- 1.5 liter inline 4 cylinder SOHC engine
- 117 hp horsepower
- 4 Doors
- 4-wheel ABS brakes
- Air conditioning
- Audio controls on steering wheel
- Automatic Transmission
- Center Console - Full with storage
- Clock - In-radio display
- Cruise control
- Daytime running lights
- Front fog/driving lights
- Front seat type - Bucket
- Front-wheel drive
- Fuel economy EPA highway (mpg): 33 and EPA city (mpg): 27
- Head airbags - Curtain 1st and 2nd row
- Interior air filtration
- Intermittent window wipers
- Passenger Airbag
- Power mirrors
- Power steering
- Power windows with 1 one-touch
- Privacy/tinted glass
- Rear defogger
- Rear spoiler - Lip
- Rear wiper
- Reclining rear seats
- Remote power door locks
- Split-bench rear seats
- Tilt and telescopic steering wheel
- Transmission controls on steering wheel - Gear shift controls
The Fit is both very economical and fun to drive, thanks to a 117-horsepower, 1.5-liter 4-cylinder engine with Honda's i-VTEC variable valve timing system. The engine provides enough power even with the available automatic transmission, which has five speeds for better passing response and more relaxed highway cruising. A precise-shifting 5-speed manual is standard, but for those who want the best of both worlds, the Fit Sport model, when fitted with the automatic transmission, features paddle-shifters alongside the steering wheel.
With its front MacPherson strut and rear torsion beam setup, the Fit's suspension utilizes a common layout, yet handles nimbly. Ride quality is firm but also absorbent. The rack-and-pinion electric power steering system is especially good, with crisp turn in and a firm, direct feel of the road in tight corners.
Above all else, it's the Fit's interior that impresses the most. Front seats are ample for tall or large adults, an armrest is available in front and the back seat can actually seat adults, thanks to plenty of headroom all around and longer cushions than is customary for back seats. What's more, thanks to Honda's Magic Seat, the Fit's rear seat folds neatly down to create a flat floor with just one continuous motion, with no need to even remove the rear headrests. The steering wheel adjusts for tilt and telescope, and there's a footrest for the driver. There is also an abundance of convenient cupholders and cubbies.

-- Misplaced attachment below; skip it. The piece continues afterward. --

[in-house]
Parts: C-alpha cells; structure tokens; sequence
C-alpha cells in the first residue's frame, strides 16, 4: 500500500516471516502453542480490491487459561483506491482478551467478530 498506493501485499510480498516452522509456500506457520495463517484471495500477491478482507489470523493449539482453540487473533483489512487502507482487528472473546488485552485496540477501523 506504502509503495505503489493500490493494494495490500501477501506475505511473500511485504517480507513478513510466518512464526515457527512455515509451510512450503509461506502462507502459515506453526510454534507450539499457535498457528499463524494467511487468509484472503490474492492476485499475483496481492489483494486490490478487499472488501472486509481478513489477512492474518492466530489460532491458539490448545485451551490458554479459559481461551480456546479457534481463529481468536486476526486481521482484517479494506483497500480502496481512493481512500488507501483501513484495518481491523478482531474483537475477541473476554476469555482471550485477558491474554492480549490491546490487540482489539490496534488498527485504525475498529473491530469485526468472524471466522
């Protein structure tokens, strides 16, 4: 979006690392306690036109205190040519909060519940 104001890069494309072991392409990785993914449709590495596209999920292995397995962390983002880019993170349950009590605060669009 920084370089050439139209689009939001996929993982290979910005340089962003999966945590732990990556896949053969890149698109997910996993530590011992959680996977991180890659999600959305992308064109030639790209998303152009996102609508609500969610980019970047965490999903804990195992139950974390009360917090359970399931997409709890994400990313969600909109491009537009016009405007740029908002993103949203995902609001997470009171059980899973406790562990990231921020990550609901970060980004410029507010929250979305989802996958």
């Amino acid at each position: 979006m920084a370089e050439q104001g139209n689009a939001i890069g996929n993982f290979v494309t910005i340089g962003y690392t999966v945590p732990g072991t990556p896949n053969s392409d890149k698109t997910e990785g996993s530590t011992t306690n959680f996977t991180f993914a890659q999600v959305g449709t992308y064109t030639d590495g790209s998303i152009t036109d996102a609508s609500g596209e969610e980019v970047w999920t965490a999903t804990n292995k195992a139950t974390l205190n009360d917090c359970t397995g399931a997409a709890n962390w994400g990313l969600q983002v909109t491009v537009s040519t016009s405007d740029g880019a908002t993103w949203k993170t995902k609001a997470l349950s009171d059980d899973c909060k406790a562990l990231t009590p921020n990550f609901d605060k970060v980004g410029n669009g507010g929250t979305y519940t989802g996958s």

Thanks to the versatile configuration, the Fit is surprisingly commodious for large cargo items. With the seats down, there is 57.3 cubic feet of space--enough for items like a big-screen TV or cumbersome sports equipment--and there's no tall edge to lift over when loading items.
Also of note on the 2010 Fit is Honda's ACE body structure, which is designed for better compatibility with vehicles of different sizes. The Fit has done well in crash tests and is the only vehicle in the Insurance Institute for Highway Safety's "Minicar" category to achieve Top Safety Pick status for 2009. Standard safety equipment on the Fit includes anti-lock brakes and active front headrests, along with front side and side-curtain airbags. Electronic stability control, a feature not usually seen on low-priced small cars, is available on the Fit Sport.
The Fit comes in two different models: Fit and Fit Sport. Even the base Fit includes a long list of features, such as air conditioning, power windows and power locks--but the Fit Sport adds a long list of the most popular features, like larger alloy wheels, remote entry, cruise control and a premium 160-watt sound system with USB input and MP3 capability. It's also dressed up a bit more, with aerodynamic spoilers and additional chrome trim outside, plus perforated leather trim for the steering wheel. Navigation is available on the Fit Sport, and includes Honda's Satellite-Linked Navigation with voice recognition.
Following a complete redesign in 2009, Honda's subcompact Fit hatchback sees no big changes for 2010.